The outcome of the current drug development processes and policies in Europe is insufficient and we need combined action at both European Union (EU) and national levels to define public health goals, revise the legal and regulatory framework and focus on the needs of patients, researchers have claimed. Their analysis*, published in The BMJ, revealed that there is no evidence of added benefit over existing therapies for most new drugs entering the German healthcare system following approval by the European Medicines Agency (EMA).
The three researchers are all from the Institute for Quality and Efficiency in Health Care (IQWiG), in Germany, which by law must investigate the added benefit of new drugs compared with standard care. The Federal Joint Committee (G-BA), the main decision-making body within the German statutory health insurance system, is responsible for the assessment procedure and ultimately decides on the added benefit (or otherwise). However, a new drug is permitted to stay on the market even if the G-BA concludes that it has no added benefit.
Between 2011 and 2017, IQWiG assessed 216 drugs entering the German market following regulatory approval – 152 new molecular entities and 64 drugs granted a new indication. Given that the EMA had approved almost all of these drugs for use throughout Europe, the study authors explained, their results also reflect the outcome of European drug development processes and policies.
They reported that for the 216 assessments they analysed, the G-BA’s decision was as follows: no added benefit 115 (53%); major added benefit one (<1%); considerable added benefit 55 (25%); minor added benefit 33 (15%); non-quantifiable added benefit 12 (6%); less benefit none (0%). They discovered that the situation was especially bad in particular therapeutic areas: in psychiatry/neurology and diabetes, added benefit was shown in just 6% (1/18) and 17% (4/24) of assessments, respectively.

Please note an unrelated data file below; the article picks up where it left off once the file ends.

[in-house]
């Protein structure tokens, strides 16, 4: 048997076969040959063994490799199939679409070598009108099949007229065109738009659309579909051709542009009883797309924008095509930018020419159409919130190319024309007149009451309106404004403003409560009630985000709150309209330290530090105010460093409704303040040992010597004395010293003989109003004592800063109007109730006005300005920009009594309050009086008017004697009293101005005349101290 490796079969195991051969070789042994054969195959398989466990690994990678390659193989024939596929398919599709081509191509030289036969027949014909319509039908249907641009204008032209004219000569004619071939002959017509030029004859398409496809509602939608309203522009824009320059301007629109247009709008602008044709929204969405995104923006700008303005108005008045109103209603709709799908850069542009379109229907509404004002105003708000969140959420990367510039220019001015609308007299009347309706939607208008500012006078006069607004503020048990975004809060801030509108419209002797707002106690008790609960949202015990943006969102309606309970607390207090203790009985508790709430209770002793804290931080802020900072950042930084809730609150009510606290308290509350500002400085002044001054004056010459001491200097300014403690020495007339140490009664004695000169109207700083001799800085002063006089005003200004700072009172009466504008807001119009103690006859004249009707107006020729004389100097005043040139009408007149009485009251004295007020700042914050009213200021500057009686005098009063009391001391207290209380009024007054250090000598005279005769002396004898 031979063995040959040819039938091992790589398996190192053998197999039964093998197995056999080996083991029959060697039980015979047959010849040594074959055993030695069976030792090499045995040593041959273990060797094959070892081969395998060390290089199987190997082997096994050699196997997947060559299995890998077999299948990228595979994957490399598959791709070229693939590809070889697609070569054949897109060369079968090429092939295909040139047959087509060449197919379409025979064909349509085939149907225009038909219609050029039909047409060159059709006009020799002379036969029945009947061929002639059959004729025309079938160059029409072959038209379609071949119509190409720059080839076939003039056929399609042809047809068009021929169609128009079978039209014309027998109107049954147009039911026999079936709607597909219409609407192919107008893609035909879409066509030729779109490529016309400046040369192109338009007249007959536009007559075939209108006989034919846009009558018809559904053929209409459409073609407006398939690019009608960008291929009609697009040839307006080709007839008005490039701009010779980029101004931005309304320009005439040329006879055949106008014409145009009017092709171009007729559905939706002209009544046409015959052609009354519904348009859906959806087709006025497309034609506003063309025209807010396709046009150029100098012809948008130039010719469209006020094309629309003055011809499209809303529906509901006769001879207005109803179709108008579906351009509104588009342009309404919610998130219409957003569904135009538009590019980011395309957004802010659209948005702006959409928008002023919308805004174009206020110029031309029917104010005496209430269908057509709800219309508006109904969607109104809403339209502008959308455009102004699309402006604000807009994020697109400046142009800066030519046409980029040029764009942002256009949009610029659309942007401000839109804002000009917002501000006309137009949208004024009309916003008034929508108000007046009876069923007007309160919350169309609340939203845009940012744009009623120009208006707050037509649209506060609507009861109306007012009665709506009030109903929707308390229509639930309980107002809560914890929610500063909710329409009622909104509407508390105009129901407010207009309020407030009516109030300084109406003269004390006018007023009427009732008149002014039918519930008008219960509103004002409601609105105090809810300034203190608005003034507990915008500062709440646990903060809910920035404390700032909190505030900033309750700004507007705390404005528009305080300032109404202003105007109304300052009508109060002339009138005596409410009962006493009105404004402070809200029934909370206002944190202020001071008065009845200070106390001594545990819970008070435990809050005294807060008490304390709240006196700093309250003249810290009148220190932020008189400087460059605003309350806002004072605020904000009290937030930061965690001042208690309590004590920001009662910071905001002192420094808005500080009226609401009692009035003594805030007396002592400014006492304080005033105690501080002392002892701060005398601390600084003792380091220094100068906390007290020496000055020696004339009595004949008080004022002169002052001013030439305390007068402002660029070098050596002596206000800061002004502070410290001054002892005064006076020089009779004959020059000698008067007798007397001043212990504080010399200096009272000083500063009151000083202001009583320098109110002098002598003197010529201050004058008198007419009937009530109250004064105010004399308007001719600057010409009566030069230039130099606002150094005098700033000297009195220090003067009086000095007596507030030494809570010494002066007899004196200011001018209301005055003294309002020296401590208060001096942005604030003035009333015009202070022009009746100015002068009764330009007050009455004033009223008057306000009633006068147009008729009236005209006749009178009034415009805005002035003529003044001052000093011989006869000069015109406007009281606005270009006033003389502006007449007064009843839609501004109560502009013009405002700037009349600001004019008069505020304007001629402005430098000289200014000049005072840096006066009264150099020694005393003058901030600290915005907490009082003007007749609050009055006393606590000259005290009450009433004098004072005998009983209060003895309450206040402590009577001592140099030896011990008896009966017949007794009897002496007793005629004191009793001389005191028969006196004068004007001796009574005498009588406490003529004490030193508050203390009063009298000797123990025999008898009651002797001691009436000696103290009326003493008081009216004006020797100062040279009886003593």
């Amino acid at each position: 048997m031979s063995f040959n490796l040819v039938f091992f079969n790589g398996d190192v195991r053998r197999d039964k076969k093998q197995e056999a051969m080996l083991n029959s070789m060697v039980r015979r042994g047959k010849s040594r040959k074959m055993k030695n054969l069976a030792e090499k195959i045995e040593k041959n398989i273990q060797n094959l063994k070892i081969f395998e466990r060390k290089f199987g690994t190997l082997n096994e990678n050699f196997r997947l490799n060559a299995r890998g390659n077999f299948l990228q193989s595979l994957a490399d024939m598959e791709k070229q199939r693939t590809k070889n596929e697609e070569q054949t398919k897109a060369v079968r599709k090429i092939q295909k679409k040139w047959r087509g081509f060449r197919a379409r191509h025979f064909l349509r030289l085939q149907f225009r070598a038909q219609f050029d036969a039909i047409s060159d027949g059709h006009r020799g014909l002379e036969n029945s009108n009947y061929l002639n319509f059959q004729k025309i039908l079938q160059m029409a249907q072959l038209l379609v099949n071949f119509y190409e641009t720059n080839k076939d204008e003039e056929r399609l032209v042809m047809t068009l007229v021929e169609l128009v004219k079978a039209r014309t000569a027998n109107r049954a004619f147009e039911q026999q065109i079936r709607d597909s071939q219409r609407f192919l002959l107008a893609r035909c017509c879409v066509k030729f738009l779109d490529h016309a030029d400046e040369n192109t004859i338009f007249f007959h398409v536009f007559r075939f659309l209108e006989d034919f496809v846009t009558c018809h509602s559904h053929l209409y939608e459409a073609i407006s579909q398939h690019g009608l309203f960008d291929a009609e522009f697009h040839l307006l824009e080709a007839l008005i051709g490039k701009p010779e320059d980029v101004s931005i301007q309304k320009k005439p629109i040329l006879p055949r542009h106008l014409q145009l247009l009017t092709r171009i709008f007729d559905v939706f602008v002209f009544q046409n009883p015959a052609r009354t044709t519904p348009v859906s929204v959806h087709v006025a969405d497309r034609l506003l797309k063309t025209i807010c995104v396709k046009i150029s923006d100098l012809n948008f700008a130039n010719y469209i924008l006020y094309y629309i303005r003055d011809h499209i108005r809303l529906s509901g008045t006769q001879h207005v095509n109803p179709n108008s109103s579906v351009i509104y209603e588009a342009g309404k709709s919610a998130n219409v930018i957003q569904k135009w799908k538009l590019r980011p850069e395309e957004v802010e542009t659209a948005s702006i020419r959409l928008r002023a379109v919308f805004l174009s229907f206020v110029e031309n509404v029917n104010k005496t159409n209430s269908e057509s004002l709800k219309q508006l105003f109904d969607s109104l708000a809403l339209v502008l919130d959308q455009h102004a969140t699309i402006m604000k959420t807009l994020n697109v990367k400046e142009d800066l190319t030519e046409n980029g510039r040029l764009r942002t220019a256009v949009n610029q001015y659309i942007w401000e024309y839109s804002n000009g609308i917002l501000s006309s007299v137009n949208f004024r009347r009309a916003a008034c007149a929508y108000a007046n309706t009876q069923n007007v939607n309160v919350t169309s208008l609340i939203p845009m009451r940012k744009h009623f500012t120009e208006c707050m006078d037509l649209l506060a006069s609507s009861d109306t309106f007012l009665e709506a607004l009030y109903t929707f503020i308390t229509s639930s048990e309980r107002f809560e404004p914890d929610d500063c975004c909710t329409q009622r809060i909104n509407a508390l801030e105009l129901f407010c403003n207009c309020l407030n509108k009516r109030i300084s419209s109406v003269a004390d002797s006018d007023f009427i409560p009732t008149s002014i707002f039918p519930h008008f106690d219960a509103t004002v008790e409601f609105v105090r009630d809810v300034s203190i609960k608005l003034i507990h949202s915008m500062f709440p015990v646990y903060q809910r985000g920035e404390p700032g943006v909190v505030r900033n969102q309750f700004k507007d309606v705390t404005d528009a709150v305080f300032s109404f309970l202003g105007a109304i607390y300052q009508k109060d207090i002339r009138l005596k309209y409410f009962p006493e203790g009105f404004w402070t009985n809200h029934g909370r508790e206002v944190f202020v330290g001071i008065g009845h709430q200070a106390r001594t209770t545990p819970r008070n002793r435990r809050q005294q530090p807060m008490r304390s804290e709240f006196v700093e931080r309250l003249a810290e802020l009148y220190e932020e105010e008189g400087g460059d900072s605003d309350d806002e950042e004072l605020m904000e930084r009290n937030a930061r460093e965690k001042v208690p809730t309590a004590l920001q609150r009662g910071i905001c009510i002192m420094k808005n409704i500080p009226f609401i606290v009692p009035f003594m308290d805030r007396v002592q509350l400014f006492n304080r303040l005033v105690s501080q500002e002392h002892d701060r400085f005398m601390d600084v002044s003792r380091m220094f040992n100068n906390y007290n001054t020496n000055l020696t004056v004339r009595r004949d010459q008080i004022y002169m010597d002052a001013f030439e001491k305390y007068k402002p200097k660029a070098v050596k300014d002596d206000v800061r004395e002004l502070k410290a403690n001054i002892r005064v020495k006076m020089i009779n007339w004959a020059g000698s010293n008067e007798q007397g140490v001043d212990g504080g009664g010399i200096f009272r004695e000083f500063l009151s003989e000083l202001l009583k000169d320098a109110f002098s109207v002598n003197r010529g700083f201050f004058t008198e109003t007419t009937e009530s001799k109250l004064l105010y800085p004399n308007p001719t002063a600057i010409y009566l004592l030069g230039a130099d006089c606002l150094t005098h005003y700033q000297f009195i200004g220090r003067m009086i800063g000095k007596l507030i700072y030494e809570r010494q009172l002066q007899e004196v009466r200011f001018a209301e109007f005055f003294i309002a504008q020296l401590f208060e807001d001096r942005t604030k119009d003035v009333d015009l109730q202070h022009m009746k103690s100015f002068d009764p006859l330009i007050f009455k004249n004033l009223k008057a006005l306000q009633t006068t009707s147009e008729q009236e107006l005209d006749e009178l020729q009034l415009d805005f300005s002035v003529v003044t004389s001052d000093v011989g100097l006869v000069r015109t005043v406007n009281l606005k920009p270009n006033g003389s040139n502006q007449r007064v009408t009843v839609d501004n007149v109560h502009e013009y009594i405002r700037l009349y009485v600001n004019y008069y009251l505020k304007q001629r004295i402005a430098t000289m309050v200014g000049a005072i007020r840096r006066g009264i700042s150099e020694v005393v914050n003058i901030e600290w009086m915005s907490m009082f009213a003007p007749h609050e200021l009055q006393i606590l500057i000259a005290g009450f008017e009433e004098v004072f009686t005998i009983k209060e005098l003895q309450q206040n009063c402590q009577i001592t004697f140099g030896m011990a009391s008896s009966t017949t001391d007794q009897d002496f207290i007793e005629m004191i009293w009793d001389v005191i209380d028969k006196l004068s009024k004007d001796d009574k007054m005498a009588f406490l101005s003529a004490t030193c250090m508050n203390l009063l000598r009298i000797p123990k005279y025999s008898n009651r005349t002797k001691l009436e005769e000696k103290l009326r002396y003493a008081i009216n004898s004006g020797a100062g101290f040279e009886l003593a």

The researchers addressed the question of “me-too drugs”. They found that several new drugs in oncology and infectious diseases, although they did have an added benefit, had the same mode of action and so did not represent “real innovation”. They said: “For instance, the IQWiG analysis showed that in Germany 12 of 48 successful assessments (25%) in oncology were for PD-1 or PD-L1 inhibitors. The various drugs that showed added benefit in hepatitis C all use one of the three types of direct antiviral action or a combination thereof.”
They added that there is evidence to suggest that many of the investigated drugs are of added benefit only for particular subgroups of patients. Furthermore, they said, promised post-marketing studies often do not happen; and globally, regulators do little to sanction non-compliant companies.
They argued that in order to increase innovation manufacturers should be required to submit comparative data at the point of drug approval, and payers could then set reimbursement and pricing at levels that reward relevant outcomes for patients.
They concluded: “Combined action at EU and national levels is required to revise the legal and regulatory framework, introduce new drug development models, and focus on the needs of patients.”
*Wieseler B, McGauran N, Kaiser T. New drugs: where did we go wrong and what can we do better? BMJ 2019; 366 :l4340. doi:10.1136/bmj.l4340 (Published 10 July 2019)